1. Earth Science Data Systems (ESDS) Program
  2. Competitive Programs
  3. Citizen Science for Earth Systems Program (CSESP)

Citizen Science for Earth Systems Program (CSESP)

NASA's Citizen Science for Earth Systems Program (CSESP) is focused on developing and implementing projects that harness contributions from members of the general public to advance our understanding of the Earth as a system. CSESP complements NASA’s ability to observe the Earth from space, air, land, and water by engaging the public in our mission to "drive advances in science, technology, aeronautics, space exploration, economic vitality, and stewardship of the Earth." CSESP also helps meet NASA’s 2014 Strategic Goal 2.2 to "advance knowledge of Earth as a system to meet the challenges of environmental change and to improve life on our planet.”

Learn more about NASA’s 2018 Strategic Goals.

Bladen Lakes LOCSS

CSESP advances the use of citizen contributions to Earth science research by directly supporting citizen science activities and by deploying technology to further citizen involvement in research. For the purpose of this solicitation, citizen science is defined as efforts or projects that use voluntary public participation in the scientific endeavor. Crowdsourcing, another frequently used term describing voluntary contributions, is also included under “citizen science” in this solicitation. Citizen science includes, but is not limited to:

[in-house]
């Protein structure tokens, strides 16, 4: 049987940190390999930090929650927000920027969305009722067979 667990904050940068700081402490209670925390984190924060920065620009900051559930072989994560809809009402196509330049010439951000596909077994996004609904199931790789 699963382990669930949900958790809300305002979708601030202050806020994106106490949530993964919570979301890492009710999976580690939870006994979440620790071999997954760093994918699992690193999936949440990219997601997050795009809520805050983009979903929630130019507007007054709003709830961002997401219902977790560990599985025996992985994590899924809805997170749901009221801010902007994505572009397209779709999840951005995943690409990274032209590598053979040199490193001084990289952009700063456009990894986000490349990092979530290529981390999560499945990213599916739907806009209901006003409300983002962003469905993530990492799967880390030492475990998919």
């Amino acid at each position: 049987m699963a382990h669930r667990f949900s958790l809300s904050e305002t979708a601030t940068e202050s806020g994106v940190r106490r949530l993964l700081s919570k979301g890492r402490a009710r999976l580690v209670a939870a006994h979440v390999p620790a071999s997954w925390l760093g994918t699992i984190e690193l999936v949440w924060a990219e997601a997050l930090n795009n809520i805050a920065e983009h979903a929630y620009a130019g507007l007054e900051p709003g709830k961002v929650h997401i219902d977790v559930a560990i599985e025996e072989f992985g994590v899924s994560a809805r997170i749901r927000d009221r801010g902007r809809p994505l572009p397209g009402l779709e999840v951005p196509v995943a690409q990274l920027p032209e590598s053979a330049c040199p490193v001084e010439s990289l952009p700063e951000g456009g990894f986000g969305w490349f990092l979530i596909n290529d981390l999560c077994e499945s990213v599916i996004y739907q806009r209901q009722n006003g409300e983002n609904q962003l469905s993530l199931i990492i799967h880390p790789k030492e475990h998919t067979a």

• formulating research questions
  • conducting experiments
  • collecting and analyzing data collected by citizen and/or professional scientists
  • interpreting results
  • making new discoveries; and/or
  • developing technologies and applications.

The 2016 CSESP solicitation sought proposals to address the above-stated goals through one or both of the following:

  • Projects using citizen science for research on biodiversity and conservation biology, atmospheric composition, water, energy cycle and surface water topography, and physical oceanography.
  • Citizen science data collection using calibrated low-cost off-the-shelf components that can be widely deployed.

Read more about CSESP.

CSESP Phases

CSESP awards are made in the form of cooperative agreements via two phases: Prototype Phase and Implementation Phase.

Prototype Phase

Sonoma landscape showing a man walking out to a field to place portable sound recorders.

From Soundscapes to Landscapes: Monitoring Animal Biodiversity seeks to combine ambient recordings with satellite data to advance animal biodiversity monitoring.

Sixteen proposals were selected via an independent review panel for a 13-month Prototype Phase period. These projects addressed real-world problems at local, regional, continental, or global scales. They complemented NASA satellite observations with increased temporal or spatial sampling, contributed to the validation of NASA data products derived from satellite observations, deployed innovative sensors to measure our environment, or used other innovations to enhance the utility of NASA’s observation systems in space, air, land, and water.

All projects demonstrated linkages between citizen science and NASA satellite observations. After the Prototype Phase, all CSESP-funded projects underwent an independent review. Six of the 16 projects were selected for continued funding during the three-year Implementation Phase.

2016 CSESP Projects – Prototype Phase